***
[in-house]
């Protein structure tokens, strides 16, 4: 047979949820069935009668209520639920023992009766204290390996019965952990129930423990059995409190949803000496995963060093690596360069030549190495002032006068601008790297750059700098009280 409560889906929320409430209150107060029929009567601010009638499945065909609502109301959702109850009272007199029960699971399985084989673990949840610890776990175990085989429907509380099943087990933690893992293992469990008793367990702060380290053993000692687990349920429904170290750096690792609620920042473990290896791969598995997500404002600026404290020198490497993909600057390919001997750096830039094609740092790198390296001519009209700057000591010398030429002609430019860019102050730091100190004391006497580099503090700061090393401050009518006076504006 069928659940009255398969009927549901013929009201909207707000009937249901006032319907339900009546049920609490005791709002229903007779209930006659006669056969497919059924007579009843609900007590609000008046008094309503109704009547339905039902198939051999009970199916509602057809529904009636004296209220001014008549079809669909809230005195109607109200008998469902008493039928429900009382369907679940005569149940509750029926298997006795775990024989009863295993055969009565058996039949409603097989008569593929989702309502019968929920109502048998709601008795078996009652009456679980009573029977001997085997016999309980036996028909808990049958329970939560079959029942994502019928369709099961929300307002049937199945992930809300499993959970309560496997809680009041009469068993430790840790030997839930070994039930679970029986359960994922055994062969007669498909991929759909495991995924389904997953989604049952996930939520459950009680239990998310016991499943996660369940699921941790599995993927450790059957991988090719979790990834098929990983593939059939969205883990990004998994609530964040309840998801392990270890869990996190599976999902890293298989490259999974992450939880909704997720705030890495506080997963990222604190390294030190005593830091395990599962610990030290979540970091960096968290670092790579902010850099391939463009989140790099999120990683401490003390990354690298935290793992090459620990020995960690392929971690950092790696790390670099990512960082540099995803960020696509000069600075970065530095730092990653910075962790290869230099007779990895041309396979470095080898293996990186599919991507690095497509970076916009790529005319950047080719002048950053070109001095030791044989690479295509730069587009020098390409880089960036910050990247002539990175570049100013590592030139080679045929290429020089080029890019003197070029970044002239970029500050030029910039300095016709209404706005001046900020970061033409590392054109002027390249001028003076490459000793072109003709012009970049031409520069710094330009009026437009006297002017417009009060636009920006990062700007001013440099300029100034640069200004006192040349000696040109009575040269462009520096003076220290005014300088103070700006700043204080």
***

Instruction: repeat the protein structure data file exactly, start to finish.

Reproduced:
[in-house]
């Protein structure tokens, strides 16, 4: 047979949820069935009668209520639920023992009766204290390996019965952990129930423990059995409190949803000496995963060093690596360069030549190495002032006068601008790297750059700098009280 409560889906929320409430209150107060029929009567601010009638499945065909609502109301959702109850009272007199029960699971399985084989673990949840610890776990175990085989429907509380099943087990933690893992293992469990008793367990702060380290053993000692687990349920429904170290750096690792609620920042473990290896791969598995997500404002600026404290020198490497993909600057390919001997750096830039094609740092790198390296001519009209700057000591010398030429002609430019860019102050730091100190004391006497580099503090700061090393401050009518006076504006 069928659940009255398969009927549901013929009201909207707000009937249901006032319907339900009546049920609490005791709002229903007779209930006659006669056969497919059924007579009843609900007590609000008046008094309503109704009547339905039902198939051999009970199916509602057809529904009636004296209220001014008549079809669909809230005195109607109200008998469902008493039928429900009382369907679940005569149940509750029926298997006795775990024989009863295993055969009565058996039949409603097989008569593929989702309502019968929920109502048998709601008795078996009652009456679980009573029977001997085997016999309980036996028909808990049958329970939560079959029942994502019928369709099961929300307002049937199945992930809300499993959970309560496997809680009041009469068993430790840790030997839930070994039930679970029986359960994922055994062969007669498909991929759909495991995924389904997953989604049952996930939520459950009680239990998310016991499943996660369940699921941790599995993927450790059957991988090719979790990834098929990983593939059939969205883990990004998994609530964040309840998801392990270890869990996190599976999902890293298989490259999974992450939880909704997720705030890495506080997963990222604190390294030190005593830091395990599962610990030290979540970091960096968290670092790579902010850099391939463009989140790099999120990683401490003390990354690298935290793992090459620990020995960690392929971690950092790696790390670099990512960082540099995803960020696509000069600075970065530095730092990653910075962790290869230099007779990895041309396979470095080898293996990186599919991507690095497509970076916009790529005319950047080719002048950053070109001095030791044989690479295509730069587009020098390409880089960036910050990247002539990175570049100013590592030139080679045929290429020089080029890019003197070029970044002239970029500050030029910039300095016709209404706005001046900020970061033409590392054109002027390249001028003076490459000793072109003709012009970049031409520069710094330009009026437009006297002017417009009060636009920006990062700007001013440099300029100034640069200004006192040349000696040109009575040269462009520096003076220290005014300088103070700006700043204080």